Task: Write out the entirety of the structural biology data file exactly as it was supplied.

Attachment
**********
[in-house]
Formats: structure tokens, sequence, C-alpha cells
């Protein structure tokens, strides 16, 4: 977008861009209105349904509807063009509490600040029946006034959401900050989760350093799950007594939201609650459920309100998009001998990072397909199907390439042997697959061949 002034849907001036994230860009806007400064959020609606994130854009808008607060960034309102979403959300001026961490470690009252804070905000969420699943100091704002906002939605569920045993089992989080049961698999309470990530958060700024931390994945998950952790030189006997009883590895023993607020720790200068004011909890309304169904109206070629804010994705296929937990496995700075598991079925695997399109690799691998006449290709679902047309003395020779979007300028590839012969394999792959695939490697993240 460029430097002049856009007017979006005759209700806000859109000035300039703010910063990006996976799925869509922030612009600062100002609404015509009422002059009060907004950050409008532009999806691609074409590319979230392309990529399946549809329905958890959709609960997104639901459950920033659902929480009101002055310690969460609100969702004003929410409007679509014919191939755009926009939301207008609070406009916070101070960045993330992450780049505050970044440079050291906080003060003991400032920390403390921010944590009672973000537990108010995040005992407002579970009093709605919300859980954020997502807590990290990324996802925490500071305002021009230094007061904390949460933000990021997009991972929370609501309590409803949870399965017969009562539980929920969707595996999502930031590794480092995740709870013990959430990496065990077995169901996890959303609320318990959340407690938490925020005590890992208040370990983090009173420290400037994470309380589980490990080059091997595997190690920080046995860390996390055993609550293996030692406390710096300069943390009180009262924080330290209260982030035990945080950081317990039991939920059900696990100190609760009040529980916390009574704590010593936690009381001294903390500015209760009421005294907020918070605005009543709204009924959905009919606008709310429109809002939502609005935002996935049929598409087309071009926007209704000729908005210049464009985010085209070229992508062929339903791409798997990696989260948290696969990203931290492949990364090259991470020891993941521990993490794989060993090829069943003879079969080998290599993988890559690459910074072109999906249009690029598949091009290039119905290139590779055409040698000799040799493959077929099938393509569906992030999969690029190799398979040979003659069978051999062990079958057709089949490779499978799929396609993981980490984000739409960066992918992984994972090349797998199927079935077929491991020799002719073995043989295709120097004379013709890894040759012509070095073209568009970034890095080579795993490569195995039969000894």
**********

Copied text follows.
[in-house]
Formats: structure tokens, sequence, C-alpha cells
């Protein structure tokens, strides 16, 4: 977008861009209105349904509807063009509490600040029946006034959401900050989760350093799950007594939201609650459920309100998009001998990072397909199907390439042997697959061949 002034849907001036994230860009806007400064959020609606994130854009808008607060960034309102979403959300001026961490470690009252804070905000969420699943100091704002906002939605569920045993089992989080049961698999309470990530958060700024931390994945998950952790030189006997009883590895023993607020720790200068004011909890309304169904109206070629804010994705296929937990496995700075598991079925695997399109690799691998006449290709679902047309003395020779979007300028590839012969394999792959695939490697993240 460029430097002049856009007017979006005759209700806000859109000035300039703010910063990006996976799925869509922030612009600062100002609404015509009422002059009060907004950050409008532009999806691609074409590319979230392309990529399946549809329905958890959709609960997104639901459950920033659902929480009101002055310690969460609100969702004003929410409007679509014919191939755009926009939301207008609070406009916070101070960045993330992450780049505050970044440079050291906080003060003991400032920390403390921010944590009672973000537990108010995040005992407002579970009093709605919300859980954020997502807590990290990324996802925490500071305002021009230094007061904390949460933000990021997009991972929370609501309590409803949870399965017969009562539980929920969707595996999502930031590794480092995740709870013990959430990496065990077995169901996890959303609320318990959340407690938490925020005590890992208040370990983090009173420290400037994470309380589980490990080059091997595997190690920080046995860390996390055993609550293996030692406390710096300069943390009180009262924080330290209260982030035990945080950081317990039991939920059900696990100190609760009040529980916390009574704590010593936690009381001294903390500015209760009421005294907020918070605005009543709204009924959905009919606008709310429109809002939502609005935002996935049929598409087309071009926007209704000729908005210049464009985010085209070229992508062929339903791409798997990696989260948290696969990203931290492949990364090259991470020891993941521990993490794989060993090829069943003879079969080998290599993988890559690459910074072109999906249009690029598949091009290039119905290139590779055409040698000799040799493959077929099938393509569906992030999969690029190799398979040979003659069978051999062990079958057709089949490779499978799929396609993981980490984000739409960066992918992984994972090349797998199927079935077929491991020799002719073995043989295709120097004379013709890894040759012509070095073209568009970034890095080579795993490569195995039969000894």